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Colorado Regulators Halt Fracking Wastewater Injection Operation After Earthquake Strikes Area For Second Time in One Month
Thankfully, two earthquakes proved to be too many.
The Colorado Oil and Gas Conservation Commission (COOGC) has directed High Sierra Water Services to stop disposing wastewater into a Weld County injection well as a result of a 2.6 magnitude earthquake striking the area Monday morning, about five miles away from Greeley, CO, the Colorado Independent reported. The earthquake marked the second one in just one month.
High Sierra agreed to a 20-day halt after University of Colorado seismologists found evidence of low-level seismic activity near the injection site, including a 2.6-magnitude quake.
“In light of the findings of CU’s team, we think it’s important we review additional data, bring in additional expertise and closely review the history of injection at this site in order to more fully understand any potential link to seismicity and use of this disposal well,” COGCC Director Matt Lepore said.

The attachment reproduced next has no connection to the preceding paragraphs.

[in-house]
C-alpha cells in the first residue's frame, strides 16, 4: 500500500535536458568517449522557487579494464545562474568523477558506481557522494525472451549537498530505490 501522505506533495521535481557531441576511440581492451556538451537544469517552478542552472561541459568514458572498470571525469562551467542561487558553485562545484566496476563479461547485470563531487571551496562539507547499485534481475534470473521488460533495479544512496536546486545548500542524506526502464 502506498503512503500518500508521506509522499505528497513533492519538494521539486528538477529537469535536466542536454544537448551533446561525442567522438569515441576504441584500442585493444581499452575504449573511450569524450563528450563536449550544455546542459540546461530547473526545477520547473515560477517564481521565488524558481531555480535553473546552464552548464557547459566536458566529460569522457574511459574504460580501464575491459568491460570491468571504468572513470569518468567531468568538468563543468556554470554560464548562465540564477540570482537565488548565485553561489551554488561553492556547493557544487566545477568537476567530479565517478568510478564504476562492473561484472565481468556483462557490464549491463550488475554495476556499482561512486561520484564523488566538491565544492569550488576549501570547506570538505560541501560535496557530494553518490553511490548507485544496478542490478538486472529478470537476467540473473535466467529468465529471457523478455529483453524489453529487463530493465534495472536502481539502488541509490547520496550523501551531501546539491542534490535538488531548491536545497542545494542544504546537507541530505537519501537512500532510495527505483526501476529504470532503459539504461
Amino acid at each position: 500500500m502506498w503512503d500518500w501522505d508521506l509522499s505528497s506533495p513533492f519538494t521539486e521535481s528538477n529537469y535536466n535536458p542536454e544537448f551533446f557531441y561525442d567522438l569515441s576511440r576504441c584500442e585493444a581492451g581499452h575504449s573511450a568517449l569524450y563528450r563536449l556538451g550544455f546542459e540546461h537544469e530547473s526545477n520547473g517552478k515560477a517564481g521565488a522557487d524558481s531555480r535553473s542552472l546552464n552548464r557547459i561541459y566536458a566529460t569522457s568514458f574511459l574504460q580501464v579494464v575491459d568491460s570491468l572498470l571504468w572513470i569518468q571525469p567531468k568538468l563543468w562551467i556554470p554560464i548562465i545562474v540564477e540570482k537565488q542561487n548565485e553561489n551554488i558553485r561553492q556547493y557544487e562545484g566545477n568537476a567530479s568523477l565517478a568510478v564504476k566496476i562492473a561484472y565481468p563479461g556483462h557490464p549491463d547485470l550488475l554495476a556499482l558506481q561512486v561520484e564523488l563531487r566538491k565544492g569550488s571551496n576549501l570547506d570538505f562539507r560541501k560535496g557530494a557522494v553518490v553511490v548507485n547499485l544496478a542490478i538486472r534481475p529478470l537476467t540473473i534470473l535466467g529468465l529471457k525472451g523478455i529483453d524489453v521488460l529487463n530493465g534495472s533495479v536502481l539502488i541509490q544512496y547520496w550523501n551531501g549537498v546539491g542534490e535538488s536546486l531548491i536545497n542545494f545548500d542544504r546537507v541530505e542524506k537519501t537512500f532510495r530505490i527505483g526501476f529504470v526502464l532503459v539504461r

To environmentalists, the connection between injection and earthquakes is as indisputable now as it was following the event on May 31.
"Better safe than sorry—injecting fracking wastewater has definitely caused earthquakes in other states and it could be the cause here too, so it's smart of COGCC to halt this activity," said Gary Wockner, an environmental activist based in Fort Collins, CO.
The COGCC will evaluate the baseline, historical seismic activity there, well injection rates, pressures and volumes and continue coordination with the team from Colorado University and the U.S. Geological Survey and Colorado Geological Survey. Other disposal wells in the area will also receive evaluation.
There are more than 24,000 wells in Weld County. In the past 18 months, six cities with more than 400,000 citizens have approved fracking bans or moratoriums.
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